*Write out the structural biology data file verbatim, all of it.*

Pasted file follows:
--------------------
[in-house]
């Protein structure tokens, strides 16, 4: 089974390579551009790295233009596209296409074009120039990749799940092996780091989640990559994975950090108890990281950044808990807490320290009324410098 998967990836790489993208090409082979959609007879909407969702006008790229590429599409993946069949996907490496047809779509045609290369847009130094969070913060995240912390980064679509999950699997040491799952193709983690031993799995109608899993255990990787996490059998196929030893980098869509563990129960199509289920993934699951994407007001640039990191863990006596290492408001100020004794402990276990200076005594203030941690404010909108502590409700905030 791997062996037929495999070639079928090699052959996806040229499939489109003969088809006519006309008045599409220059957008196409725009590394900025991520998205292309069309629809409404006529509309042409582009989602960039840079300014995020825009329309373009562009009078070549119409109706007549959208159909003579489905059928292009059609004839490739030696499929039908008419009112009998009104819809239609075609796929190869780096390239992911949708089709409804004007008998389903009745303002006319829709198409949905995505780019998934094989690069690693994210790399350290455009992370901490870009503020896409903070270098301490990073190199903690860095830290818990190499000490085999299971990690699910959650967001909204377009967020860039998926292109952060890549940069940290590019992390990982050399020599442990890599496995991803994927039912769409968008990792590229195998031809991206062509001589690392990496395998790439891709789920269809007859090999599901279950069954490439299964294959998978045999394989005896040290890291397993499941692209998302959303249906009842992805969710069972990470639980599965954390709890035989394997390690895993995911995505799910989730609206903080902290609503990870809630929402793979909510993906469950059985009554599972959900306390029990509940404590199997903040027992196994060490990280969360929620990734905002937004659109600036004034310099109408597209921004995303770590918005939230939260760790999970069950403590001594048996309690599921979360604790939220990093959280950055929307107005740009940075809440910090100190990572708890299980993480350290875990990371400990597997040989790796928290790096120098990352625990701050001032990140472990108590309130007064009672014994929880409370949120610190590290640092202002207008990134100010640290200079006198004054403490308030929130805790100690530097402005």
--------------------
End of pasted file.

[in-house]
């Protein structure tokens, strides 16, 4: 089974390579551009790295233009596209296409074009120039990749799940092996780091989640990559994975950090108890990281950044808990807490320290009324410098 998967990836790489993208090409082979959609007879909407969702006008790229590429599409993946069949996907490496047809779509045609290369847009130094969070913060995240912390980064679509999950699997040491799952193709983690031993799995109608899993255990990787996490059998196929030893980098869509563990129960199509289920993934699951994407007001640039990191863990006596290492408001100020004794402990276990200076005594203030941690404010909108502590409700905030 791997062996037929495999070639079928090699052959996806040229499939489109003969088809006519006309008045599409220059957008196409725009590394900025991520998205292309069309629809409404006529509309042409582009989602960039840079300014995020825009329309373009562009009078070549119409109706007549959208159909003579489905059928292009059609004839490739030696499929039908008419009112009998009104819809239609075609796929190869780096390239992911949708089709409804004007008998389903009745303002006319829709198409949905995505780019998934094989690069690693994210790399350290455009992370901490870009503020896409903070270098301490990073190199903690860095830290818990190499000490085999299971990690699910959650967001909204377009967020860039998926292109952060890549940069940290590019992390990982050399020599442990890599496995991803994927039912769409968008990792590229195998031809991206062509001589690392990496395998790439891709789920269809007859090999599901279950069954490439299964294959998978045999394989005896040290890291397993499941692209998302959303249906009842992805969710069972990470639980599965954390709890035989394997390690895993995911995505799910989730609206903080902290609503990870809630929402793979909510993906469950059985009554599972959900306390029990509940404590199997903040027992196994060490990280969360929620990734905002937004659109600036004034310099109408597209921004995303770590918005939230939260760790999970069950403590001594048996309690599921979360604790939220990093959280950055929307107005740009940075809440910090100190990572708890299980993480350290875990990371400990597997040989790796928290790096120098990352625990701050001032990140472990108590309130007064009672014994929880409370949120610190590290640092202002207008990134100010640290200079006198004054403490308030929130805790100690530097402005």